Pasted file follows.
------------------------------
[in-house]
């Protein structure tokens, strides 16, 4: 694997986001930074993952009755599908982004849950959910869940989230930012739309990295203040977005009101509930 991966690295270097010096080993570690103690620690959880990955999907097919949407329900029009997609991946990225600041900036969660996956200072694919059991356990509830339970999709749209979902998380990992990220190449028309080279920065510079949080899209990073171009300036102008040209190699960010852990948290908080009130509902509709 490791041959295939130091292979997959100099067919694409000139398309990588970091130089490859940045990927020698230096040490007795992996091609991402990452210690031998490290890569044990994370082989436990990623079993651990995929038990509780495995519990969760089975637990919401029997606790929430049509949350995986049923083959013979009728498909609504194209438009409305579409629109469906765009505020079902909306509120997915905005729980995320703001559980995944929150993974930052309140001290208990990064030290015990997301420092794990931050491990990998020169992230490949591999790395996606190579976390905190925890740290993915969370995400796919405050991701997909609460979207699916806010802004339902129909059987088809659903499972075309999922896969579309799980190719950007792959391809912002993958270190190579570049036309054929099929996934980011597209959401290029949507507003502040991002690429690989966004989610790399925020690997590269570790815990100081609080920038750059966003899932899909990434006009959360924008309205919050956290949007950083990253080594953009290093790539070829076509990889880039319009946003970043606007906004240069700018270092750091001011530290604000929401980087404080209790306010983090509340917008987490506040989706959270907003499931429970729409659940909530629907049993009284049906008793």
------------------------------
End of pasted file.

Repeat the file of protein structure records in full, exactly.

[in-house]
């Protein structure tokens, strides 16, 4: 694997986001930074993952009755599908982004849950959910869940989230930012739309990295203040977005009101509930 991966690295270097010096080993570690103690620690959880990955999907097919949407329900029009997609991946990225600041900036969660996956200072694919059991356990509830339970999709749209979902998380990992990220190449028309080279920065510079949080899209990073171009300036102008040209190699960010852990948290908080009130509902509709 490791041959295939130091292979997959100099067919694409000139398309990588970091130089490859940045990927020698230096040490007795992996091609991402990452210690031998490290890569044990994370082989436990990623079993651990995929038990509780495995519990969760089975637990919401029997606790929430049509949350995986049923083959013979009728498909609504194209438009409305579409629109469906765009505020079902909306509120997915905005729980995320703001559980995944929150993974930052309140001290208990990064030290015990997301420092794990931050491990990998020169992230490949591999790395996606190579976390905190925890740290993915969370995400796919405050991701997909609460979207699916806010802004339902129909059987088809659903499972075309999922896969579309799980190719950007792959391809912002993958270190190579570049036309054929099929996934980011597209959401290029949507507003502040991002690429690989966004989610790399925020690997590269570790815990100081609080920038750059966003899932899909990434006009959360924008309205919050956290949007950083990253080594953009290093790539070829076509990889880039319009946003970043606007906004240069700018270092750091001011530290604000929401980087404080209790306010983090509340917008987490506040989706959270907003499931429970729409659940909530629907049993009284049906008793």